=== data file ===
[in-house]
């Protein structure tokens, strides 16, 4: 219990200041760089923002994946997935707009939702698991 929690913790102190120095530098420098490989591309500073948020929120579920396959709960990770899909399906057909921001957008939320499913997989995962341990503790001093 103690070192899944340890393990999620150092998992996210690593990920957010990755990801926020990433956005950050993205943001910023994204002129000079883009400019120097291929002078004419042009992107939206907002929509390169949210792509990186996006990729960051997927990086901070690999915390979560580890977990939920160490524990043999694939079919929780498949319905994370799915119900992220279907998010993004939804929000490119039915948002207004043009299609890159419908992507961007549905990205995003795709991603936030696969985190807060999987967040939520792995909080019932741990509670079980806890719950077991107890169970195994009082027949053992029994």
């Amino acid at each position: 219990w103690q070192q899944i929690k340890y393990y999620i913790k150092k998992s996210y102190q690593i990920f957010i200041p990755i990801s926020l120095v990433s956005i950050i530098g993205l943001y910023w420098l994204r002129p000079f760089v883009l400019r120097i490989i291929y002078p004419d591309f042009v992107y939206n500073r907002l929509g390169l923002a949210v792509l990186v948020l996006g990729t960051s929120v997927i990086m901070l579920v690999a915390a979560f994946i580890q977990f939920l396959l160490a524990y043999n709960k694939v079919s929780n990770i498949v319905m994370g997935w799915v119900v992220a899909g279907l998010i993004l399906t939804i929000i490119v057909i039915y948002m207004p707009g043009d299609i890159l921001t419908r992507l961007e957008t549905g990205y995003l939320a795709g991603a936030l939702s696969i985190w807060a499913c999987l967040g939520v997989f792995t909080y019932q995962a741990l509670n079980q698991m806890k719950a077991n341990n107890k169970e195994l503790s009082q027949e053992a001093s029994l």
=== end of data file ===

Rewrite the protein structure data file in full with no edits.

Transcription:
[in-house]
């Protein structure tokens, strides 16, 4: 219990200041760089923002994946997935707009939702698991 929690913790102190120095530098420098490989591309500073948020929120579920396959709960990770899909399906057909921001957008939320499913997989995962341990503790001093 103690070192899944340890393990999620150092998992996210690593990920957010990755990801926020990433956005950050993205943001910023994204002129000079883009400019120097291929002078004419042009992107939206907002929509390169949210792509990186996006990729960051997927990086901070690999915390979560580890977990939920160490524990043999694939079919929780498949319905994370799915119900992220279907998010993004939804929000490119039915948002207004043009299609890159419908992507961007549905990205995003795709991603936030696969985190807060999987967040939520792995909080019932741990509670079980806890719950077991107890169970195994009082027949053992029994």
């Amino acid at each position: 219990w103690q070192q899944i929690k340890y393990y999620i913790k150092k998992s996210y102190q690593i990920f957010i200041p990755i990801s926020l120095v990433s956005i950050i530098g993205l943001y910023w420098l994204r002129p000079f760089v883009l400019r120097i490989i291929y002078p004419d591309f042009v992107y939206n500073r907002l929509g390169l923002a949210v792509l990186v948020l996006g990729t960051s929120v997927i990086m901070l579920v690999a915390a979560f994946i580890q977990f939920l396959l160490a524990y043999n709960k694939v079919s929780n990770i498949v319905m994370g997935w799915v119900v992220a899909g279907l998010i993004l399906t939804i929000i490119v057909i039915y948002m207004p707009g043009d299609i890159l921001t419908r992507l961007e957008t549905g990205y995003l939320a795709g991603a936030l939702s696969i985190w807060a499913c999987l967040g939520v997989f792995t909080y019932q995962a741990l509670n079980q698991m806890k719950a077991n341990n107890k169970e195994l503790s009082q027949e053992a001093s029994l």